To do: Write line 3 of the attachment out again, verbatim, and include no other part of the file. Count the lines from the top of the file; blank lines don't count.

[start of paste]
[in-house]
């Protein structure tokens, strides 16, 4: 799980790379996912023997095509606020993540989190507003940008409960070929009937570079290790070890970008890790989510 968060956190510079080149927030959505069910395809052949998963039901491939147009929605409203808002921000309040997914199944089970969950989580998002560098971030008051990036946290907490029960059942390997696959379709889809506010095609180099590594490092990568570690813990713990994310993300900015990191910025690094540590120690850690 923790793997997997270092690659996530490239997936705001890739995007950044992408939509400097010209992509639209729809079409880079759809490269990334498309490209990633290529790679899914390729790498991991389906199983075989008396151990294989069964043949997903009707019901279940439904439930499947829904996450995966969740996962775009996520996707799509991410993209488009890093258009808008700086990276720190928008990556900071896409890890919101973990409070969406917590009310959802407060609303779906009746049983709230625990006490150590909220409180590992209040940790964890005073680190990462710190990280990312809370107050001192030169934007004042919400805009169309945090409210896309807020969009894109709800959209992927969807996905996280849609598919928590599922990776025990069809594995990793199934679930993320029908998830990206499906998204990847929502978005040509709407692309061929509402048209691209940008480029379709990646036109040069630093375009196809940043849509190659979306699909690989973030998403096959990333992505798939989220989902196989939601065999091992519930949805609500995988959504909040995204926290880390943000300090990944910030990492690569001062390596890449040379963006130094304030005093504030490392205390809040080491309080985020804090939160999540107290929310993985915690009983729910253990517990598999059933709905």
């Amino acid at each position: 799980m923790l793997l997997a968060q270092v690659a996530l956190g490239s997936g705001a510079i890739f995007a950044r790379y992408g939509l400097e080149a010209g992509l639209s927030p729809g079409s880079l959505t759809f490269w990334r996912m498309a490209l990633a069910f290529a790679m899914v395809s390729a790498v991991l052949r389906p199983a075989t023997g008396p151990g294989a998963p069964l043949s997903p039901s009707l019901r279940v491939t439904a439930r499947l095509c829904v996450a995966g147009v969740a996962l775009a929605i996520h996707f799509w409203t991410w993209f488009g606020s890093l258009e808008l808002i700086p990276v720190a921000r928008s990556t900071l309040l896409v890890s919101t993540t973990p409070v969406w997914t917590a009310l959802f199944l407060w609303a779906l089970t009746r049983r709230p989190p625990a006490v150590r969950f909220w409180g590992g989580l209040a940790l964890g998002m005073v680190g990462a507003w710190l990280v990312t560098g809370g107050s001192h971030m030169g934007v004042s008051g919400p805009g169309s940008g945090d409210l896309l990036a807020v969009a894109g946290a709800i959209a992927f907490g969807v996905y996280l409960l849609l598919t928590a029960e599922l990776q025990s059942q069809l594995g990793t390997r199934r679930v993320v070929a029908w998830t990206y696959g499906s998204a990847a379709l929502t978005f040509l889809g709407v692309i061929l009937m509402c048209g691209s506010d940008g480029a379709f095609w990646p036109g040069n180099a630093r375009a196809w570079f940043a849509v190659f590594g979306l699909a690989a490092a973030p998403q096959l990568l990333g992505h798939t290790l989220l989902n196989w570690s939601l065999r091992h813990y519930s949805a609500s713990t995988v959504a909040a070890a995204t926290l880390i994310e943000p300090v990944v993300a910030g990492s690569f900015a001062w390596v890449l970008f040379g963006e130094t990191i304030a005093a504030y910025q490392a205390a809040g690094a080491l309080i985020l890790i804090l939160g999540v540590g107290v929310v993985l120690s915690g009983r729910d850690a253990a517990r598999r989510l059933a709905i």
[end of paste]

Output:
């Amino acid at each position: 799980m923790l793997l997997a968060q270092v690659a996530l956190g490239s997936g705001a510079i890739f995007a950044r790379y992408g939509l400097e080149a010209g992509l639209s927030p729809g079409s880079l959505t759809f490269w990334r996912m498309a490209l990633a069910f290529a790679m899914v395809s390729a790498v991991l052949r389906p199983a075989t023997g008396p151990g294989a998963p069964l043949s997903p039901s009707l019901r279940v491939t439904a439930r499947l095509c829904v996450a995966g147009v969740a996962l775009a929605i996520h996707f799509w409203t991410w993209f488009g606020s890093l258009e808008l808002i700086p990276v720190a921000r928008s990556t900071l309040l896409v890890s919101t993540t973990p409070v969406w997914t917590a009310l959802f199944l407060w609303a779906l089970t009746r049983r709230p989190p625990a006490v150590r969950f909220w409180g590992g989580l209040a940790l964890g998002m005073v680190g990462a507003w710190l990280v990312t560098g809370g107050s001192h971030m030169g934007v004042s008051g919400p805009g169309s940008g945090d409210l896309l990036a807020v969009a894109g946290a709800i959209a992927f907490g969807v996905y996280l409960l849609l598919t928590a029960e599922l990776q025990s059942q069809l594995g990793t390997r199934r679930v993320v070929a029908w998830t990206y696959g499906s998204a990847a379709l929502t978005f040509l889809g709407v692309i061929l009937m509402c048209g691209s506010d940008g480029a379709f095609w990646p036109g040069n180099a630093r375009a196809w570079f940043a849509v190659f590594g979306l699909a690989a490092a973030p998403q096959l990568l990333g992505h798939t290790l989220l989902n196989w570690s939601l065999r091992h813990y519930s949805a609500s713990t995988v959504a909040a070890a995204t926290l880390i994310e943000p300090v990944v993300a910030g990492s690569f900015a001062w390596v890449l970008f040379g963006e130094t990191i304030a005093a504030y910025q490392a205390a809040g690094a080491l309080i985020l890790i804090l939160g999540v540590g107290v929310v993985l120690s915690g009983r729910d850690a253990a517990r598999r989510l059933a709905i």